Area fire departments train to help Union lower insurance rates
Union — Fire trucks converged on Union Saturday, Oct. 27 to aid in a drill that is expected to lower fire insurance rates for Union residents living outside the hydrant zone when repeated in spring 2013.
Union Fire Chief Barry Norris estimates that successful completion of the drill as witnessed by ISO Mitigation, a property/casualty advisory organization, should cause a 15 to 22 percent drop in fire insurance rates for those affected.
According to ISO's website, data on the equipment and readiness of fire departments are used to assign a Public Protection Classification (PPC) rating from 1 to 10, where 1 indicates "superior property fire protection" and 10 indicates subpar protection. Union's rating is currently a 9.
According to Chief Norris, Jefferson's PPC dropped from 9 to 6 when they undertook the drill three years ago. Norris hopes for the same when ISO witnesses the drill next spring, likely on May 18, 2013.
Myriad vehicles and 40 firefighters from Appleton, Camden, Jefferson, Waldoboro, Warren, and Washington assisted in the October drill, while an additional truck and crew from Waldoboro were prepared to respond in the event of an emergency in Union.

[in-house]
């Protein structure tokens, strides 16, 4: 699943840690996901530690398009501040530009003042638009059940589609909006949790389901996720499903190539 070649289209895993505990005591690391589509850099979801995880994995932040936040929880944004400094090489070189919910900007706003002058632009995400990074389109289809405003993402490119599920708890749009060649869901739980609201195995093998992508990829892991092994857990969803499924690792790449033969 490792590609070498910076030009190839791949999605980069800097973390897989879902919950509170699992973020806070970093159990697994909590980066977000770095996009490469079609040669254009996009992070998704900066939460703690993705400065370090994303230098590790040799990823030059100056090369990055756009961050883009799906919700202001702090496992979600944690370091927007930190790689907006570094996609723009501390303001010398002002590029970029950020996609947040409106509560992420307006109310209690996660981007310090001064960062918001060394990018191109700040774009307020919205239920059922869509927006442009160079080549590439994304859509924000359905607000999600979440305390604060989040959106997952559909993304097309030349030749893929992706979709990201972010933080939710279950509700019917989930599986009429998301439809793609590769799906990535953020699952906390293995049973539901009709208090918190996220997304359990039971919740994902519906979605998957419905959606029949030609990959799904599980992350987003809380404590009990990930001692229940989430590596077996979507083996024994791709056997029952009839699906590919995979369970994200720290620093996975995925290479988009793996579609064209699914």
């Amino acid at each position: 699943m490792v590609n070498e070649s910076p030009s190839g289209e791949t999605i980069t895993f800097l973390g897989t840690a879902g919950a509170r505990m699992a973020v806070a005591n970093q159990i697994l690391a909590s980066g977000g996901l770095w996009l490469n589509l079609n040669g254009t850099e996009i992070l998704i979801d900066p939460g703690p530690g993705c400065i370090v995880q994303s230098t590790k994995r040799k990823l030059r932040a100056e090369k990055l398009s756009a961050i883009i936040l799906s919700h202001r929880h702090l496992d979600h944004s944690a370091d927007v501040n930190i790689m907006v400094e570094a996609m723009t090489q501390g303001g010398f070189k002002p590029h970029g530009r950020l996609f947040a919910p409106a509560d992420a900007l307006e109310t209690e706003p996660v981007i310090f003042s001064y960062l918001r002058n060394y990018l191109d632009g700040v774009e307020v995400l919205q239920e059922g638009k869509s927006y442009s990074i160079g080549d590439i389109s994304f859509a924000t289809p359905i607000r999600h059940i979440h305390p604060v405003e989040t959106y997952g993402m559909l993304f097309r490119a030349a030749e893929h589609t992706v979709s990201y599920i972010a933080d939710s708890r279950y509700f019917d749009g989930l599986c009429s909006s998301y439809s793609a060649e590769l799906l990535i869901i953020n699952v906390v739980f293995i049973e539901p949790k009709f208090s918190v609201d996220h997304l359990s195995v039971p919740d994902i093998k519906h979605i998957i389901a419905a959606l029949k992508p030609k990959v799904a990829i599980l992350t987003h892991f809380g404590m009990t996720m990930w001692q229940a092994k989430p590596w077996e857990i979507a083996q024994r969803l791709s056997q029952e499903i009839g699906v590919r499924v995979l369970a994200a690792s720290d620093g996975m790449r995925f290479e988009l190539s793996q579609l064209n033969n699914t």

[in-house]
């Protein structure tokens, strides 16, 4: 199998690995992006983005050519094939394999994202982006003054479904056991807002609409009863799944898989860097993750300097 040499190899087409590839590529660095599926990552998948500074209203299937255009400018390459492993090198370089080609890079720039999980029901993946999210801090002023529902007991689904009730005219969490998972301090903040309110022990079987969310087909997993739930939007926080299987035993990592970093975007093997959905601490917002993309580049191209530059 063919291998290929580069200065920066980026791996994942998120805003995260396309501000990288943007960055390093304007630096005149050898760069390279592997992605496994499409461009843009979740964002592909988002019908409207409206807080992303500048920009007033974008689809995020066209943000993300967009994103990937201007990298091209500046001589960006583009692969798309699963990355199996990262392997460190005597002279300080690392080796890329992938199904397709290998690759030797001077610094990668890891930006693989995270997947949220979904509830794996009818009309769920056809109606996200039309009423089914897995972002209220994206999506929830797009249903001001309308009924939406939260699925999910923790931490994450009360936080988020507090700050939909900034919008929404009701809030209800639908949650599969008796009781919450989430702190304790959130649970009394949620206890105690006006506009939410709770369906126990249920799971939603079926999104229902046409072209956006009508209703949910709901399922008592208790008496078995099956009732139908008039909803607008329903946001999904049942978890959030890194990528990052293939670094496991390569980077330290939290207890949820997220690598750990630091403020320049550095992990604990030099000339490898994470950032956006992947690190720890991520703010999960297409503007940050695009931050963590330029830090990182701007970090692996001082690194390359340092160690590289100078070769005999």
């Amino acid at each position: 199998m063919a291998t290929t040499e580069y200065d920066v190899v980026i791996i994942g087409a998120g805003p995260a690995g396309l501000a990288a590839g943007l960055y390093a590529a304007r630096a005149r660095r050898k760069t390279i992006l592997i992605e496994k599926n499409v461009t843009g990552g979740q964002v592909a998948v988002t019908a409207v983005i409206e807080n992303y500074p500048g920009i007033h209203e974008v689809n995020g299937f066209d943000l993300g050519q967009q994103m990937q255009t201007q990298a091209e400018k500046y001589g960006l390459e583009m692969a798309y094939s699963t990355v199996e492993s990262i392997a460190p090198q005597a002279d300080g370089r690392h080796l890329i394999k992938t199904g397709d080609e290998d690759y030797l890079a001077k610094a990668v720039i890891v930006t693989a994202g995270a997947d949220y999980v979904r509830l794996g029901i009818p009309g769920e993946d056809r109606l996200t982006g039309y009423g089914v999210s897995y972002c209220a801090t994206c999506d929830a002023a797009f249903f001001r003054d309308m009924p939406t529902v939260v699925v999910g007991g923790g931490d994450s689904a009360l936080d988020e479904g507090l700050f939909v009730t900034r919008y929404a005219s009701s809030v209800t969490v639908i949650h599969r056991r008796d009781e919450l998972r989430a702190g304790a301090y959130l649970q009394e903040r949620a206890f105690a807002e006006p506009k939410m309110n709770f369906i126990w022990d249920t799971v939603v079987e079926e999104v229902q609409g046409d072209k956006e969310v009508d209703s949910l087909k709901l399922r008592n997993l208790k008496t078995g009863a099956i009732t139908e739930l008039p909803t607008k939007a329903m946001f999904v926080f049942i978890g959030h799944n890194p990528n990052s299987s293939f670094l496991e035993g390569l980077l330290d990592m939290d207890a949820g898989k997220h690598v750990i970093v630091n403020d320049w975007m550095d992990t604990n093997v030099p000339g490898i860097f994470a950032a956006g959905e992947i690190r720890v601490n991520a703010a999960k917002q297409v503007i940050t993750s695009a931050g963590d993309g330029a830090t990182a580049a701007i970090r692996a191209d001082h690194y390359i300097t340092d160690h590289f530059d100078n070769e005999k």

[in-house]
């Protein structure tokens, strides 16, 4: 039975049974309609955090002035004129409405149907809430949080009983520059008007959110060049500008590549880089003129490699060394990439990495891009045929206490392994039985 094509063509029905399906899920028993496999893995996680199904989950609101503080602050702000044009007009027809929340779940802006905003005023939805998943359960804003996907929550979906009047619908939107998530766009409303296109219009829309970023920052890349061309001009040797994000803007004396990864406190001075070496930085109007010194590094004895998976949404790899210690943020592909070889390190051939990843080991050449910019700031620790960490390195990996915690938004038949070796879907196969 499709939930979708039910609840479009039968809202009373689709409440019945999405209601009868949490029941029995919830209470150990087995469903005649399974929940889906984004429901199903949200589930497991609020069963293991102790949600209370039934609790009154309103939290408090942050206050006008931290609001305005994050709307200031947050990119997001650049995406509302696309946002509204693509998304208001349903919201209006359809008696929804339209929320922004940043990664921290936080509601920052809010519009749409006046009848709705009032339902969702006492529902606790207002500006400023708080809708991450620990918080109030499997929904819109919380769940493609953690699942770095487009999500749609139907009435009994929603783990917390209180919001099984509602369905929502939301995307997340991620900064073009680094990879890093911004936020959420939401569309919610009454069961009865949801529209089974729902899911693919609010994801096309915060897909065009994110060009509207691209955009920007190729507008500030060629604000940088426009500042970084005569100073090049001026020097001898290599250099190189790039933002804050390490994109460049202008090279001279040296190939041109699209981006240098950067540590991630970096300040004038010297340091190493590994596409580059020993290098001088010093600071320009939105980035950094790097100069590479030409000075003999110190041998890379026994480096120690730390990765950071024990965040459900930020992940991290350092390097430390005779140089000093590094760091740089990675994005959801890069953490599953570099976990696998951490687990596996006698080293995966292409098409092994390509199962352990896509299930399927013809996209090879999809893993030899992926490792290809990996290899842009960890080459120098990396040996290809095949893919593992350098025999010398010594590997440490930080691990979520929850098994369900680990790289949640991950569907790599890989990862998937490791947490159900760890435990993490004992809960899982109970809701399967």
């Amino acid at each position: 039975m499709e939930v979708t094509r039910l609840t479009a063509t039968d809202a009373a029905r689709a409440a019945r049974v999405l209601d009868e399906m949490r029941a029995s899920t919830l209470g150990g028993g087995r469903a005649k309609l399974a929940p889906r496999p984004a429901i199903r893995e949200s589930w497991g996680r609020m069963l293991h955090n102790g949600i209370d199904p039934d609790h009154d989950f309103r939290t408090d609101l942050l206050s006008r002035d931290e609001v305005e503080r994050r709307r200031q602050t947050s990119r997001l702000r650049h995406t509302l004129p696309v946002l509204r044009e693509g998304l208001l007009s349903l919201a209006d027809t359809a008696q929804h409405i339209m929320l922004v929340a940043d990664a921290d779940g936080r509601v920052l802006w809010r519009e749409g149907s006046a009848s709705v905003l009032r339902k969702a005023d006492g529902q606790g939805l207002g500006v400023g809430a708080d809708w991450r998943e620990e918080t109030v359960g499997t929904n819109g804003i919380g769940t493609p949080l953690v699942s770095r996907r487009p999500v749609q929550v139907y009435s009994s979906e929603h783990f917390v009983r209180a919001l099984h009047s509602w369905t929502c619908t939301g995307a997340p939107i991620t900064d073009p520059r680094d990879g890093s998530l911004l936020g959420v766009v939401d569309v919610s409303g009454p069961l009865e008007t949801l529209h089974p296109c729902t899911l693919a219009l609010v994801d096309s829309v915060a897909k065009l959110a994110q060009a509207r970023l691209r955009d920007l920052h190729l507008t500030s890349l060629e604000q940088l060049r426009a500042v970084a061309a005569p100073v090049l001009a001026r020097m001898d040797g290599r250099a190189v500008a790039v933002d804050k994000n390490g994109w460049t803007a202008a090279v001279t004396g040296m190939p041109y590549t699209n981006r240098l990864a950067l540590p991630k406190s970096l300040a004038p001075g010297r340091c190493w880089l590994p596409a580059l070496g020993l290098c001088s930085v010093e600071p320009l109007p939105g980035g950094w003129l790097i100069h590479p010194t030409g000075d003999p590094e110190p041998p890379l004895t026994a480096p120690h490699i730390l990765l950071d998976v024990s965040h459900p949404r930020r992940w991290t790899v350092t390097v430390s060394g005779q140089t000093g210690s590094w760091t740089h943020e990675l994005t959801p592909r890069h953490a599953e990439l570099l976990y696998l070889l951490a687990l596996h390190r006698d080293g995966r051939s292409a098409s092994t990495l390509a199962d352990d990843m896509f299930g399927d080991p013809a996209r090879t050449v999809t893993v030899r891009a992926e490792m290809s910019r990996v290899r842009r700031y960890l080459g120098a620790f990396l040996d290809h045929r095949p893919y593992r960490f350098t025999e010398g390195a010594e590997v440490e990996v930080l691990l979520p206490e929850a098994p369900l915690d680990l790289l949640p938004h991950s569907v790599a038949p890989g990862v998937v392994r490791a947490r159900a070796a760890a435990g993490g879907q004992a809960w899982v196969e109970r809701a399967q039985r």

Brothers Lew and Phil McGouldrick of M&M Fire Consulting, Inc. told firefighters that the point of the drill was to establish an alternative water source close to a blaze from which the primary vehicle, or "attack truck," continuously draws water.
In order to successfully pass the ISO-sanctioned drill, Union's designated attack truck must deliver 250 gallons per minute (GPM) within five minutes, and maintain that rate for two hours.
On Oct. 27, the combined firefighting forces flowed 763 GPM for two hours, and flowed 863 GPM during a subsequent hose evolution drill.
According to Chief Norris, fire vehicles rated as a part of the spring 2013 drill will be able to count their fill and dump times toward lowering their own towns' fire insurance rates. Those towns will not need to undergo the two-hour test thanks to their participation in the Union drill, Norris said.
Success through collaboration
Fire chiefs agreed that great participation from all departments involved was key in ensuring a successful drill.
"We all need each other," said Waldoboro Fire Chief Paul Smeltzer. "We all have to do more with less. There are fewer and fewer volunteers, and more and more restrictions on our operations budgets."
Washington Fire Chief Tom Johnston said, "We need to do it...The time to learn is not when you have a fire to fight."
Chief Norris said he's "very happy with what we did," and that the firefighters' families also played a key role in the drill's success.
"We appreciate their families giving them up for the day," he said.
Courier Publications reporter Bane Okholm can be reached at 594-4401 ext. 125 or by email at firstname.lastname@example.org.